And I believe in one holy catholic and apostolic Church [LDS acceptable, if we understand that this has often meant something a lot like “one true church for all genuine believers.”]. I acknowledge one baptism for the remission of sins [LDS acceptable]; and I look for the resurrection of the dead [LDS acceptable], and the life of the world to come [LDS acceptable]. Amen [Oh, wait, HERE’s the blasphemy. It didn’t close “In the name of…”].

    It’s a creed that most Mormons would almost entirely accept, right?

  46. By the way, the creed that I’m guessing bbell had in mind is the Athanasian Creed, which discusses the doctrine of God and of Jesus Christ. It’s even trickier than the Nicene Creed — but if you know about some of the Aristotelian philosophical preconceptions behind it and are willing to translate those concepts into Mormonspeak, even it is less problematic for us than it initially seems. In particular, bbell, your friends who imagine God and Jesus as two persons are good Athanasians. The creed explicitly defines them as two persons, but also as one God. They’re separate in person and being but unified in power and kind. It’s a lot like how we think of them as two people who are one in personality, priesthood, and purpose.

  47. JNS,

    As you know its the “one substance” part where we part ways with the Nicene creed. See section 130 for further clarification.

    As for the virgin birth I do think its important but not as important as the resurrection. They seem to go together. In practice many western mainline churches have done away with the VB and R. Its a line that essentially should not be crossed in my own view if you want to….

    A: Remain Christian in my own exalted view
    B: Retain members of your church

  48. I also think that people who take both the Lectures on Faith and section 130 seriously should probably exercise some restraint in describing any Christian creeds as “confusing,” or “incomprehensible.”

  49. Fwiw, I think the “creeds” mentioned in the First Vision are not the Apostles Creed (might as well be the preface to our Articles of Faith) – or primarily the Nicene Creed (some serious problems, but also some stuff that easily could come out of Sunday School) – but rather stuff like the Westminster Confession, which is really screwy from a Mormon perspective and doctrinally constitutes more “abominable effects of the Apostasy” than the ancient creeds.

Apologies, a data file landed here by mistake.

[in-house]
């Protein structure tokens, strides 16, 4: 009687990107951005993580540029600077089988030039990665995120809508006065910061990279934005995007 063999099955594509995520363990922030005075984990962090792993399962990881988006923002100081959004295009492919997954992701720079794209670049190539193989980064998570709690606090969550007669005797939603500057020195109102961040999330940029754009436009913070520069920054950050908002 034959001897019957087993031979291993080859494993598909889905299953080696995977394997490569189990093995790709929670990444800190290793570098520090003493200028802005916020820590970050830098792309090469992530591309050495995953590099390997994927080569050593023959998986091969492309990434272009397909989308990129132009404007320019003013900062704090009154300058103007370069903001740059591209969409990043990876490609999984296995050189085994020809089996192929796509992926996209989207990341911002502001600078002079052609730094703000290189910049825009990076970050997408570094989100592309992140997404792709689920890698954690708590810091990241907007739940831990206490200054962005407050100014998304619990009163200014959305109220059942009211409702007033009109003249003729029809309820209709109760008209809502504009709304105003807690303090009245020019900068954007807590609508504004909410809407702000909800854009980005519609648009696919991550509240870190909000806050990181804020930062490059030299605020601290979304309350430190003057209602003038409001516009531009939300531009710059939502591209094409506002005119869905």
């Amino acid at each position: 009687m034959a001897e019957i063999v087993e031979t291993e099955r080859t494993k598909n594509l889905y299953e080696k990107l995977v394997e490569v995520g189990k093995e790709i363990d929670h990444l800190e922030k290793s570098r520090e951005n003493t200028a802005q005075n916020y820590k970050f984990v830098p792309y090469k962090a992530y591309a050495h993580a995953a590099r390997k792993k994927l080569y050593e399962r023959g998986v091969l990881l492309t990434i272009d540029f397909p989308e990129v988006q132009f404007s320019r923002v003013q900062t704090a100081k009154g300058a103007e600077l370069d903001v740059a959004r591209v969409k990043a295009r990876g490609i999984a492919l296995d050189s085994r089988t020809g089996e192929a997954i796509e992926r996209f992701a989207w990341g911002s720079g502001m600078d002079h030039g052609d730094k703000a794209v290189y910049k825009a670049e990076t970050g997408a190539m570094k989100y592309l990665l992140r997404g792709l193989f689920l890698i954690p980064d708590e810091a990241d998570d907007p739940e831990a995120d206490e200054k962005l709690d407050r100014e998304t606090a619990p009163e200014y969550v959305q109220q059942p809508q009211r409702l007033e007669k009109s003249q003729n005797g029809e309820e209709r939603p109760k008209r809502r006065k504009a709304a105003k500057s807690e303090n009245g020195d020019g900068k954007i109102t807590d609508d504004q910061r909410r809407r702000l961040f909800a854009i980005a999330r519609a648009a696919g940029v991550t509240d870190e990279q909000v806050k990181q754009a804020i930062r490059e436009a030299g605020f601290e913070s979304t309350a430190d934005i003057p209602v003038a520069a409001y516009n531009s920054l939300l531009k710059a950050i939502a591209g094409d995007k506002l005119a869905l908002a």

50. #46,
    Even if it’s treated by some as a single line, there is no principle, doctrine, or even formal assertion that I’m aware of that links the resurrection inextricably with the vb. I see two lines here, and would be much more inclined to question the “christianity” of someone who dismisses the resurrection than the vb.

  51. bbell, I think Mormons typically misunderstand the “one substance” stuff. We don’t really disagree with it, we just don’t know what it is. If we did, we’d be less directly inclined to disagree. In particular, nothing in D&C 130 contradicts the notion of “one substance,” which is a translation of the term ousia and really means something like “one species” not “one person.” Thus, Aristotle solved a problem of Platonic philosophy by explaining that humanity as a whole is one ousia.

  52. JNS,
    If “one ousia” doesn’t contradict sect. 130, does it implicitly contradict KFD, which arguably makes God and man one “ousia”?

  53. Latter-day Guy says:

    JNS, 44,

    Do you really think that most LDS would accept the “filioque”? Or that the Holy Spirit “proceeds from” anything, for that matter? I would need a more explicit explanation of that phrase to be able to get behind it.

  54. So, if we do actually accept the creeds after all, then NOW are they merely wrong for excluding us based on our not accepting the creeds?

  55. Brad, that’s a great question. The Nicene Creed doesn’t say that God and humanity aren’t one ousia. But it’s authors would probably reject the claim, even so. Nonetheless, our problem there isn’t with the content of the creed, but rather possibly with some other beliefs. Furthermore, some Mormons such as our own J. Stapley think that the KFD actually makes God and humanity two ousias.

    LdG, the fifth Lecture on Faith uses pretty similar language about the Holy Spirit. The filioque is probably not a particularly LDS sort of problem, since we have no problem with a “light of Christ,” and we want a very high Christology. So this probably is a set of ideas that falls within the Mormon tradition, even if not all Mormons would accept these ideas — although I don’t know if we really object to them or if we maybe just haven’t thought that much about them. We don’t have too much doctrine about the Holy Spirit, really.

    Jacob, no, because we still call the creeds abominations, incomprehensible, etc. So we reject them even though we agree with most of what they say.

  56. Antonio Parr says:

    The virgin birth part should not be tricky, as Brigham’s observations seem completely off-the-wall.

    Can I still be a good Latter-Day Saint if I am the kind that rejects the notion that God had sexual intercourse with his daughter Mary? I sure hope so, because that is the only kind of Latter-Day Saint that I am!